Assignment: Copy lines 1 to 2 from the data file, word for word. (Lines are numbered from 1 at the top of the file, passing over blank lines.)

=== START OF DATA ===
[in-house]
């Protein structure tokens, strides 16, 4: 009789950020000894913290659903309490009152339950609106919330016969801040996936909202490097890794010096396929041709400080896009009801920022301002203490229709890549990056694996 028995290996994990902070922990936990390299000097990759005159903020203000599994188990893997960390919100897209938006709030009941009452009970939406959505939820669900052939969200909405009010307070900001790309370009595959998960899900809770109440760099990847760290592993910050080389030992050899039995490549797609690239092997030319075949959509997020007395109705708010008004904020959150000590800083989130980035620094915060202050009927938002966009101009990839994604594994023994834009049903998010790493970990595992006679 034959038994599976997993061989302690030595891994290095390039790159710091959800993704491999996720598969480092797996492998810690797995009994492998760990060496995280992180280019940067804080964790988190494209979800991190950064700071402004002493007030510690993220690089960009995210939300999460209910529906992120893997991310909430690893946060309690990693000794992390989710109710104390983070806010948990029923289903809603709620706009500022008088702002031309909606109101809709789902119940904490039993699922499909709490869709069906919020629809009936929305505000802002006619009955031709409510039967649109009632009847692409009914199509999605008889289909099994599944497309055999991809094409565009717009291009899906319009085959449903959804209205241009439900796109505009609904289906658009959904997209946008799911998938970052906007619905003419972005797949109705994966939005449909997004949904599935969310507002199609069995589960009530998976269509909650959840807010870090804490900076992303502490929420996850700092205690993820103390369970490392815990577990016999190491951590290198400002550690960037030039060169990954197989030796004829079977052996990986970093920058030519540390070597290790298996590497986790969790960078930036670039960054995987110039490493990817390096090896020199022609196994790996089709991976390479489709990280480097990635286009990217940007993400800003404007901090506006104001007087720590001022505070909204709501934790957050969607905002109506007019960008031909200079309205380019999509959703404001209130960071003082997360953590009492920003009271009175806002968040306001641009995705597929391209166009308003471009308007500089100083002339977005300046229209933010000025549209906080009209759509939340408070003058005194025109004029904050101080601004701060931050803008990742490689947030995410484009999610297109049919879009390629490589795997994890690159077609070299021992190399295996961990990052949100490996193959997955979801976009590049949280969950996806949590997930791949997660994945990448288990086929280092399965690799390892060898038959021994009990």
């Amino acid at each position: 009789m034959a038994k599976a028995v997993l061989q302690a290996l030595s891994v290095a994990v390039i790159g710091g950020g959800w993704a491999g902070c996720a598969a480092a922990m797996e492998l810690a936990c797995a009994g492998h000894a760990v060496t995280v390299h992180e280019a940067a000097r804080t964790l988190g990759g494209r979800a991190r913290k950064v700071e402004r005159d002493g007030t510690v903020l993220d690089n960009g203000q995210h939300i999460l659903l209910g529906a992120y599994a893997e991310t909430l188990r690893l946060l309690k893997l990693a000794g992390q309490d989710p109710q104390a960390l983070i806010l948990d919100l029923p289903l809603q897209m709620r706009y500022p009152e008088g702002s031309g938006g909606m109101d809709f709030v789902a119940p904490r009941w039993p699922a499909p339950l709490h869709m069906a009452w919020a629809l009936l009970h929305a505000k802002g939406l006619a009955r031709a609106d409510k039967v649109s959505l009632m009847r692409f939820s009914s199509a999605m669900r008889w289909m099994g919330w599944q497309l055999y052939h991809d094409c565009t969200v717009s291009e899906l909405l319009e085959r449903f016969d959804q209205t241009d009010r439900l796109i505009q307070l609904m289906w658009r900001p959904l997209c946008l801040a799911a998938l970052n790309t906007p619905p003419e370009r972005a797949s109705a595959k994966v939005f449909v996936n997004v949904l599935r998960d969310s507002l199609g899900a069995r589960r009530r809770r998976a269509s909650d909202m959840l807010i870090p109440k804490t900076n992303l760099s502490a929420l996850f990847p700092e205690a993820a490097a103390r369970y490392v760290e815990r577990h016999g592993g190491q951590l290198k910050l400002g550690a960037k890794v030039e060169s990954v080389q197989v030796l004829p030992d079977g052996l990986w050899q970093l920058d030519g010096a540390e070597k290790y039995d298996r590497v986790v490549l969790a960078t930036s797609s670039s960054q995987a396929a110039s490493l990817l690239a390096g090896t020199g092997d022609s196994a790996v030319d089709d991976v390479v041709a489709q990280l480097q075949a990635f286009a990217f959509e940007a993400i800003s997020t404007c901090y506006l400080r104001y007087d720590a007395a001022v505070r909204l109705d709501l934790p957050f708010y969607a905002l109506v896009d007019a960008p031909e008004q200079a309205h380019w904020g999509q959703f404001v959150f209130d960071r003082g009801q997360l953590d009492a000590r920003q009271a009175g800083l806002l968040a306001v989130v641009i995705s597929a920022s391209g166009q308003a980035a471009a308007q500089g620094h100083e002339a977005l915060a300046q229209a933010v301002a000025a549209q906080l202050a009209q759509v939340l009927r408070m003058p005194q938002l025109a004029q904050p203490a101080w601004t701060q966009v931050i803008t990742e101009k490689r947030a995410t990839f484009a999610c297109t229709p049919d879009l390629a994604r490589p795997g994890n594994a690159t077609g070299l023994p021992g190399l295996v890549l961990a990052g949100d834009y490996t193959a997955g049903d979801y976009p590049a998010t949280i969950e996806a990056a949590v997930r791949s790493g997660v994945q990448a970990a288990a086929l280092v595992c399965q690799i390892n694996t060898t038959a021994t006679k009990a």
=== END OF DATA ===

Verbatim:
[in-house]
């Protein structure tokens, strides 16, 4: 009789950020000894913290659903309490009152339950609106919330016969801040996936909202490097890794010096396929041709400080896009009801920022301002203490229709890549990056694996 028995290996994990902070922990936990390299000097990759005159903020203000599994188990893997960390919100897209938006709030009941009452009970939406959505939820669900052939969200909405009010307070900001790309370009595959998960899900809770109440760099990847760290592993910050080389030992050899039995490549797609690239092997030319075949959509997020007395109705708010008004904020959150000590800083989130980035620094915060202050009927938002966009101009990839994604594994023994834009049903998010790493970990595992006679 034959038994599976997993061989302690030595891994290095390039790159710091959800993704491999996720598969480092797996492998810690797995009994492998760990060496995280992180280019940067804080964790988190494209979800991190950064700071402004002493007030510690993220690089960009995210939300999460209910529906992120893997991310909430690893946060309690990693000794992390989710109710104390983070806010948990029923289903809603709620706009500022008088702002031309909606109101809709789902119940904490039993699922499909709490869709069906919020629809009936929305505000802002006619009955031709409510039967649109009632009847692409009914199509999605008889289909099994599944497309055999991809094409565009717009291009899906319009085959449903959804209205241009439900796109505009609904289906658009959904997209946008799911998938970052906007619905003419972005797949109705994966939005449909997004949904599935969310507002199609069995589960009530998976269509909650959840807010870090804490900076992303502490929420996850700092205690993820103390369970490392815990577990016999190491951590290198400002550690960037030039060169990954197989030796004829079977052996990986970093920058030519540390070597290790298996590497986790969790960078930036670039960054995987110039490493990817390096090896020199022609196994790996089709991976390479489709990280480097990635286009990217940007993400800003404007901090506006104001007087720590001022505070909204709501934790957050969607905002109506007019960008031909200079309205380019999509959703404001209130960071003082997360953590009492920003009271009175806002968040306001641009995705597929391209166009308003471009308007500089100083002339977005300046229209933010000025549209906080009209759509939340408070003058005194025109004029904050101080601004701060931050803008990742490689947030995410484009999610297109049919879009390629490589795997994890690159077609070299021992190399295996961990990052949100490996193959997955979801976009590049949280969950996806949590997930791949997660994945990448288990086929280092399965690799390892060898038959021994009990």